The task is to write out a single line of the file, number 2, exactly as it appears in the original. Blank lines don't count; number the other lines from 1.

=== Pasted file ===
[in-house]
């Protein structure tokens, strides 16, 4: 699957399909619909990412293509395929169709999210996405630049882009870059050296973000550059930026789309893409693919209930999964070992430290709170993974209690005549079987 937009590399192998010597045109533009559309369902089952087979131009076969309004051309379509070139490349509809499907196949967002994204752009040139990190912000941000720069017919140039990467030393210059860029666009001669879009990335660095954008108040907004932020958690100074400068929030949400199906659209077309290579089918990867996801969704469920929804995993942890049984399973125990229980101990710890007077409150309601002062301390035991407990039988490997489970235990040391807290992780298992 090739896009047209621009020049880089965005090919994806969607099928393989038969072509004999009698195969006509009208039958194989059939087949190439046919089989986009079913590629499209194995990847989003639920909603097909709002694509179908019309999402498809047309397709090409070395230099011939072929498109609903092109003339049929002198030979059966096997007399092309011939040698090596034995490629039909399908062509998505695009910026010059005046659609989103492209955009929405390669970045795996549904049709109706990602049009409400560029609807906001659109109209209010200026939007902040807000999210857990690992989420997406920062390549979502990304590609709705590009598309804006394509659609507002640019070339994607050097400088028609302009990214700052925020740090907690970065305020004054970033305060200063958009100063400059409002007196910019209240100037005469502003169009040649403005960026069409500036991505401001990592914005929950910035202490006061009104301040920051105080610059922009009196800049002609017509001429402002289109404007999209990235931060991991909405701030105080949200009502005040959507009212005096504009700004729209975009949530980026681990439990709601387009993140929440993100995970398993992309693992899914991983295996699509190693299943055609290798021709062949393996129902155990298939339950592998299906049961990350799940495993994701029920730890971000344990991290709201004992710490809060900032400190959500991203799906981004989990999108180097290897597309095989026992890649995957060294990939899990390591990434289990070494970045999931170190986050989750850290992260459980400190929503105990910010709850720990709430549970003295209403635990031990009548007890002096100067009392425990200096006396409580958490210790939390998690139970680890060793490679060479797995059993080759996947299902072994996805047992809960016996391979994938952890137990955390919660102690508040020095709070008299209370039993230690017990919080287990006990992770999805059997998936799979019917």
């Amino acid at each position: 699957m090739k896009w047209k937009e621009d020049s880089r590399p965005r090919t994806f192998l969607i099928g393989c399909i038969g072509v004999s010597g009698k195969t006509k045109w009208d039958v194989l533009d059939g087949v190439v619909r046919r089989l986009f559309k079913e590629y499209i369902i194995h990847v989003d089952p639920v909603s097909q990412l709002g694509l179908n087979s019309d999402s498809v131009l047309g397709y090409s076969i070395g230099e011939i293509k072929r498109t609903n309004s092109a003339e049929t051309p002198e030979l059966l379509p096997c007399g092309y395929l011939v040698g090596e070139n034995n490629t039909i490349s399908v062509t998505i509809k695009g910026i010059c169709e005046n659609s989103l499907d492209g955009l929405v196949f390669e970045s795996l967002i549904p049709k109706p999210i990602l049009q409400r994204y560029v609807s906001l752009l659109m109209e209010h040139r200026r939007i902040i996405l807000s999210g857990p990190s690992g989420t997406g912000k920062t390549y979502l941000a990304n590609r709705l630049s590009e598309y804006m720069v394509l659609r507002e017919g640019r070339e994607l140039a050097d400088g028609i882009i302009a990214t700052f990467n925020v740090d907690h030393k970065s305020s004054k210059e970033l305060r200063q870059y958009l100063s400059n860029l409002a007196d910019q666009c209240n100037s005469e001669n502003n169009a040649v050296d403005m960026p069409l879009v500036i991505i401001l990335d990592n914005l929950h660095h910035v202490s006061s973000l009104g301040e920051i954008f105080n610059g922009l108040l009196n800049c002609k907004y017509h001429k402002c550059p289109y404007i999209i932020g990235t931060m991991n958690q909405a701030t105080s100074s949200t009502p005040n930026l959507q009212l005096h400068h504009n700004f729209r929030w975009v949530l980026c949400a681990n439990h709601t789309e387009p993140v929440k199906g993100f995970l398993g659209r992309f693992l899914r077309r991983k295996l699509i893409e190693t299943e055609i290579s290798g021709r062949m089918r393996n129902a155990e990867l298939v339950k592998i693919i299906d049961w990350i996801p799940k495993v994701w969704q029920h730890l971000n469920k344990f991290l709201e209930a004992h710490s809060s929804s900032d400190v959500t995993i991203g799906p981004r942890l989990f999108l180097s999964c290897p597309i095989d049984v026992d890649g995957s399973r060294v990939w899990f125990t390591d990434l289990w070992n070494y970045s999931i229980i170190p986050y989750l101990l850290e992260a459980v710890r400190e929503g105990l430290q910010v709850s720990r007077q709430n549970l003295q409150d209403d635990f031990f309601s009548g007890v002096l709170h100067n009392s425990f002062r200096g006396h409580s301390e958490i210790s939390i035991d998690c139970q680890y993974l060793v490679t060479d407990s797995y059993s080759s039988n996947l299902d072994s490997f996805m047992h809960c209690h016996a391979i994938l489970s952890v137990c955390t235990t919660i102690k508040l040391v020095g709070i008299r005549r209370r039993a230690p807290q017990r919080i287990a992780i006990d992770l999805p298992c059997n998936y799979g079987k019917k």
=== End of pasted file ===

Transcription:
């Protein structure tokens, strides 16, 4: 699957399909619909990412293509395929169709999210996405630049882009870059050296973000550059930026789309893409693919209930999964070992430290709170993974209690005549079987 937009590399192998010597045109533009559309369902089952087979131009076969309004051309379509070139490349509809499907196949967002994204752009040139990190912000941000720069017919140039990467030393210059860029666009001669879009990335660095954008108040907004932020958690100074400068929030949400199906659209077309290579089918990867996801969704469920929804995993942890049984399973125990229980101990710890007077409150309601002062301390035991407990039988490997489970235990040391807290992780298992 090739896009047209621009020049880089965005090919994806969607099928393989038969072509004999009698195969006509009208039958194989059939087949190439046919089989986009079913590629499209194995990847989003639920909603097909709002694509179908019309999402498809047309397709090409070395230099011939072929498109609903092109003339049929002198030979059966096997007399092309011939040698090596034995490629039909399908062509998505695009910026010059005046659609989103492209955009929405390669970045795996549904049709109706990602049009409400560029609807906001659109109209209010200026939007902040807000999210857990690992989420997406920062390549979502990304590609709705590009598309804006394509659609507002640019070339994607050097400088028609302009990214700052925020740090907690970065305020004054970033305060200063958009100063400059409002007196910019209240100037005469502003169009040649403005960026069409500036991505401001990592914005929950910035202490006061009104301040920051105080610059922009009196800049002609017509001429402002289109404007999209990235931060991991909405701030105080949200009502005040959507009212005096504009700004729209975009949530980026681990439990709601387009993140929440993100995970398993992309693992899914991983295996699509190693299943055609290798021709062949393996129902155990298939339950592998299906049961990350799940495993994701029920730890971000344990991290709201004992710490809060900032400190959500991203799906981004989990999108180097290897597309095989026992890649995957060294990939899990390591990434289990070494970045999931170190986050989750850290992260459980400190929503105990910010709850720990709430549970003295209403635990031990009548007890002096100067009392425990200096006396409580958490210790939390998690139970680890060793490679060479797995059993080759996947299902072994996805047992809960016996391979994938952890137990955390919660102690508040020095709070008299209370039993230690017990919080287990006990992770999805059997998936799979019917």